mechanical component went wrong, Mike went into the tyres at Eau Rouge at full
tilt. He climbed out, returned to the pits, smiling, and gave interviews in English,
German, French and Dutch, all of which he speaks fluently. He drove at the
Belgian circuit again, later in the year. Were there any ill effects? "No, I realised it
was OK to go off there, so it was not a problem," he replied. Safety standards in
both the Viper, better than the old Porsche 962, and the corner, saved his life but
the Dutchman was spectacularly unfazed.
Swedish Triple Jump
When Mike and Kumpen have their accidents, they have big ones. The Belgian
wrote off a Viper in a Belcar race at Spa last year, he wrote off another in the 24-
hours, the same that Toine later sold for the 12,000 Euro. Anthony went off at
Anderstorp in practice, when his brake calliper fell off at the end of the 1.1km
straight. His description of the accident: "I was 500m before the end of the straight
when I heard an explosion from the left rear, and I saw some smoke in the mirror.
I started to brake, but they didn't work so I went straight on into a bush. Beyond
that, there was a ditch, and I flew high into the air. The jump was incredible. If I
was in the athletics championship I would be in the top three in the high-jump! I
saw the sky and thought I was already in heaven. I think that I killed 100 little trees
on the side of the road. My mother wants one, so maybe I can dig one out of the
front of the car for her."
This season very little has gone right for the Hezemans team. At Oschersleben
they finally made it to the first round of pit stops, after seven races retiring in the
first hour. In Germany they led in the second hour before a crank shaft failed.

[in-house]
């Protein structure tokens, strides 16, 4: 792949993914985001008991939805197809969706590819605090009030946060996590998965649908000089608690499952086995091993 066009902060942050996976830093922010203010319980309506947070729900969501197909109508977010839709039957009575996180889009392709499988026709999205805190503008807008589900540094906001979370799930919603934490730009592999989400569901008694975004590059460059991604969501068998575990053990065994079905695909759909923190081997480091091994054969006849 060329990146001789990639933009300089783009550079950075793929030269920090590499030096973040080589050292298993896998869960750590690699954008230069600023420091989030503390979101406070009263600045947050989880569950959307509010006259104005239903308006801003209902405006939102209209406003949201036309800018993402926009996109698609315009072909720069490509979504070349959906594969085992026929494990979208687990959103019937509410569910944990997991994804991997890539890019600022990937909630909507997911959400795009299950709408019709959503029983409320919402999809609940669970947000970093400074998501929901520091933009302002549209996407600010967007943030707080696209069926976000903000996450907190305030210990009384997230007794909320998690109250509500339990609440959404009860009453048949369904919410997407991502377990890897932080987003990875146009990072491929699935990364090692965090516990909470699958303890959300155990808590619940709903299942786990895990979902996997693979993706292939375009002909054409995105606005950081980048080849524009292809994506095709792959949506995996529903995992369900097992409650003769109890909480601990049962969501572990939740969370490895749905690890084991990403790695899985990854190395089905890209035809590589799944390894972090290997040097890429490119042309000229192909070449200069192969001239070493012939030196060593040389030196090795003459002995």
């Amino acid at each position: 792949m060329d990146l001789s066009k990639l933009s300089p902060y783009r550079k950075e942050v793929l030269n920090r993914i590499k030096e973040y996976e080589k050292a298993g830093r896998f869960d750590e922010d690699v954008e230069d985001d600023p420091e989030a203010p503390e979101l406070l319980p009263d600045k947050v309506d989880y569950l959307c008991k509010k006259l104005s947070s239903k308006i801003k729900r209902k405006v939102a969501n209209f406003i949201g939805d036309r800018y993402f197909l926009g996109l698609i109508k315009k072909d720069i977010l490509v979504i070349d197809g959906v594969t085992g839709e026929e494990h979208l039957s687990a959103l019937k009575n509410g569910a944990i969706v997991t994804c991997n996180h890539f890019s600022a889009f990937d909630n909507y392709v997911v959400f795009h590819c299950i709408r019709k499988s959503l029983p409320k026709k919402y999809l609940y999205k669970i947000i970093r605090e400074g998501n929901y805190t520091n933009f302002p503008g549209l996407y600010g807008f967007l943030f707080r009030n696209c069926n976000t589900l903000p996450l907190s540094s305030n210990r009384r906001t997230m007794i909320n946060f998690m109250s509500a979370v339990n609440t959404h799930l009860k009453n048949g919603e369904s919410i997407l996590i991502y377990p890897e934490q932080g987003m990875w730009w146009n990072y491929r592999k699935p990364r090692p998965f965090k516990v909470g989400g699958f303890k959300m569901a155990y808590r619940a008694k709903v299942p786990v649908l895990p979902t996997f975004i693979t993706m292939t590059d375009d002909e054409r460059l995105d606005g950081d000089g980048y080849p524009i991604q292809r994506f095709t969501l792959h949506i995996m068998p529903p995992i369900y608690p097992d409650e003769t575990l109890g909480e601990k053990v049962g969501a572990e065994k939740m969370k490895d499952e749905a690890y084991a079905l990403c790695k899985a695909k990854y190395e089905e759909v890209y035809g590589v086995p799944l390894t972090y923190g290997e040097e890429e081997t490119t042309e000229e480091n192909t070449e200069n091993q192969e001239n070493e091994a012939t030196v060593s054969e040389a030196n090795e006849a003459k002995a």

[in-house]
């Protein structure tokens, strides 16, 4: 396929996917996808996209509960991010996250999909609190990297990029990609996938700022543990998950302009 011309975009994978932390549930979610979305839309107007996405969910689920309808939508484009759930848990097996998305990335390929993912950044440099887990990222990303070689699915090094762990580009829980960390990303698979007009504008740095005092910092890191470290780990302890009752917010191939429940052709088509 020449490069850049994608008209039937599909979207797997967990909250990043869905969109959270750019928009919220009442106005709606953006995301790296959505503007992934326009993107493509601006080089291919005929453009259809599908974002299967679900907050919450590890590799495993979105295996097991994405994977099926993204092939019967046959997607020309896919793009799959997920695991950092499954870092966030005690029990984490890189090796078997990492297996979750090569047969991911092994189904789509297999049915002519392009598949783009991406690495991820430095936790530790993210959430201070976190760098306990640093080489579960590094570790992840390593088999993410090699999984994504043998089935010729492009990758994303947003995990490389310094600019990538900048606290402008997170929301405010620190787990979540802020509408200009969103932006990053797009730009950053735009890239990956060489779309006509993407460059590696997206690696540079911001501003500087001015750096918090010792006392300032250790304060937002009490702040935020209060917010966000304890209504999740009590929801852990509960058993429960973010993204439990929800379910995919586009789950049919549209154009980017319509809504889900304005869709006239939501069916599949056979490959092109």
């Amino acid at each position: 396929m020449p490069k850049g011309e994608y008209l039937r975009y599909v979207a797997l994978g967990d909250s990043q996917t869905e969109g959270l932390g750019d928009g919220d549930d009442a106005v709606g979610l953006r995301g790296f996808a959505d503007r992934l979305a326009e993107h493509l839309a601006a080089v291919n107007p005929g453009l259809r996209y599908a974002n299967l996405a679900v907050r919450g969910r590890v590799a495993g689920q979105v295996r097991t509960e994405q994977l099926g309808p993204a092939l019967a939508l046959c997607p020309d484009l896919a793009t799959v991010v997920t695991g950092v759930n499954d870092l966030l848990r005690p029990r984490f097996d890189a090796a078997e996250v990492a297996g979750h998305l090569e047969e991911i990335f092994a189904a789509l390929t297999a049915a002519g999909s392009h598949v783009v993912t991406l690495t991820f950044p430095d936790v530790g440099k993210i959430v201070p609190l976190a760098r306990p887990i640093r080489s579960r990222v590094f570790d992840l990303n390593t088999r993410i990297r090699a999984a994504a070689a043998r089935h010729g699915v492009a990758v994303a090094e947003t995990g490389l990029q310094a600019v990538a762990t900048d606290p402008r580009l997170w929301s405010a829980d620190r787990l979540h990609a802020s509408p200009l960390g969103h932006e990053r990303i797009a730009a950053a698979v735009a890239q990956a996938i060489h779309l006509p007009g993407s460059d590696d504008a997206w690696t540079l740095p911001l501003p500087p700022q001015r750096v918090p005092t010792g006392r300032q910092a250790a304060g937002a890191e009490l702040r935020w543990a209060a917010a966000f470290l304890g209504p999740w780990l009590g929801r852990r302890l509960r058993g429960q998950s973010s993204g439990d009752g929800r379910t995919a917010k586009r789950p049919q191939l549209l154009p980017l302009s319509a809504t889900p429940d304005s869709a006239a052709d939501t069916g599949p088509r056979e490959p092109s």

Anthony pulled off onto the grass at barely unabated speed, only to rejoin under
instruction and brought the car back to the pits. Mike and Anthony are possibly the
strongest driver pair in the championship, but with just one victory since the start of
the season in 2002, they wouldn't mind their luck changing.
Zonda the future
That may come with the debut of the Pagani Zonda. The car was launched in a
Belgian nightclub, lowered in a son et lumiere extravaganza onto a stage and left
there as thousands of Belgians arrived to dance the night away. Along with having
a Chinese meal in the Arctic Circle in January, it was for me one of the more
bizarre moments of the season, watching a load of sweaty teenagers admire this
supercar sitting on a stage before returning to their drinking. There was not so
much as a fingerprint on it at Sebring.
The car was not race ready for its debut in Florida, but the team was forced to take
the car to gain entry at Le Mans. It was not ready for Le Mans, either, partly
because they lost so much time taking it to Sebring. Now, they have developed it
they have tested it back-to-back with their Viper and found it to be quicker already,
and this week will place the 7-litre version of the engine into the chassis. The
engine is a copy of the 1997 Mercedes V12, prepared by German tuner Ernst
Breuer, will give plenty of power and should blow the doors off anything on the grid
It is the new breed of super car, developed in conjunction and with the blessing of
Horatio Pagani, and will race again at Le Mans in November. To Toine, Mike,
Anthony, from the bar in Hasselt and Oschersleben, to the offices in Braselton
Georgia and London, we wish you well.